Davenport played in Friday night’s game.
Maori Davenport’s family sued the Alabama High School Athletic Association and its director Steve Savarese on Thursday after the organization stripped the player of her eligibility for depositing a check from USA Basketball.
According to AL.com, an Alabama judge granted an emergency motion—ruling in Davenport’s favor. She competed Friday night.
BREAKING: A judge has ruled in Maori Davenport’s favor and she can play tonight https://t.co/eBiPCC4Rec
Davenport, a senior at Charles Henderson High School in Troy, Ala., participated with USA Basketball in the FIBA Under-18 Women’s Americas Championship last summer and helped the United States earn a gold medal.
As a result, USA Basketball sent her a stipend check for the amount of $857.20, which was meant to cover expenses.
Davenport’s family was unaware of the consequences of depositing the check until November inciting them to return the money.
As result of the cashed check, the AHSAA ruled Davenport ineligible. This series of events sparked a public response, including ESPN’s college basketball analyst Jay Bilas.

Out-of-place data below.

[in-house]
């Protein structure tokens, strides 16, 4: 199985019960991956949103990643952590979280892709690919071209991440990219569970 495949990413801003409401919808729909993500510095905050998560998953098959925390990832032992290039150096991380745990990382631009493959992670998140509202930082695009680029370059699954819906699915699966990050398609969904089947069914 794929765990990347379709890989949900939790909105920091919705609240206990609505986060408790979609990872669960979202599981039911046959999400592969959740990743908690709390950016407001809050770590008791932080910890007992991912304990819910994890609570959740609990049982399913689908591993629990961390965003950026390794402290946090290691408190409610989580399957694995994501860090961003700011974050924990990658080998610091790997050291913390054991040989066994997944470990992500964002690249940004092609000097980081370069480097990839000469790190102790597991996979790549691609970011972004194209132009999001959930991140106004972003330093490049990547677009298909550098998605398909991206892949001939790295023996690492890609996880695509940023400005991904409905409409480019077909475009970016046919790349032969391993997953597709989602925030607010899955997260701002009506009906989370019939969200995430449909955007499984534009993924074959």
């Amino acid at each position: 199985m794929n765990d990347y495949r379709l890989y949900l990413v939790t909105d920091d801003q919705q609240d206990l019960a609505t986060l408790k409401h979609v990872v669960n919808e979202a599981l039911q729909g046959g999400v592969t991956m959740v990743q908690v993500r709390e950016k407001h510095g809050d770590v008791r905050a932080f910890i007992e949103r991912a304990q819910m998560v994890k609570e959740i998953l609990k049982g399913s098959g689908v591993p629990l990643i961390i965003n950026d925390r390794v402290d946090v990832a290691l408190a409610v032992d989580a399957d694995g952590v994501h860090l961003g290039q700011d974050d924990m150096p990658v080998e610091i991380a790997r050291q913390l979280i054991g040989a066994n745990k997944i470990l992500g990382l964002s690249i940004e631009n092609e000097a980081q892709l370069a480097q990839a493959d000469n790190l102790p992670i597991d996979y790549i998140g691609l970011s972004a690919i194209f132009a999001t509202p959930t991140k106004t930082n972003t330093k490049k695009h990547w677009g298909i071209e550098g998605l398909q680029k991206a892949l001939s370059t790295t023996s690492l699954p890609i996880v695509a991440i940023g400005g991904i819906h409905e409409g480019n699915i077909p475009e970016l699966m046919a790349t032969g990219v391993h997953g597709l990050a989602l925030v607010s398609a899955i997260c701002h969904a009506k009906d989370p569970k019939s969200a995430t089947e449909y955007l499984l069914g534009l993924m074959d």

Finally. The AHSAA should not contest this, spending the players’ money to keep an innocent athlete down. You can save face. Move on, let her play. Do the right thing, AHSAA! https://t.co/4ePpJ9GJQF
The AHSAA states that the moment Davenport cashed the check, it violated the state’s amateurism rules.
Johnny Hardin, AHSAA central board of control justified their ruling in a statement saying:
“Neither USA Basketball, the student’s parents, the student’s coach, nor CHHS administration reported the student had received the check until three months later, [specifically 91 days].”
An appeal of the ruling has been rejected twice.
Davenport is rated as the No. 15 high school women’s basketball player in the nation and is committed to Rutgers.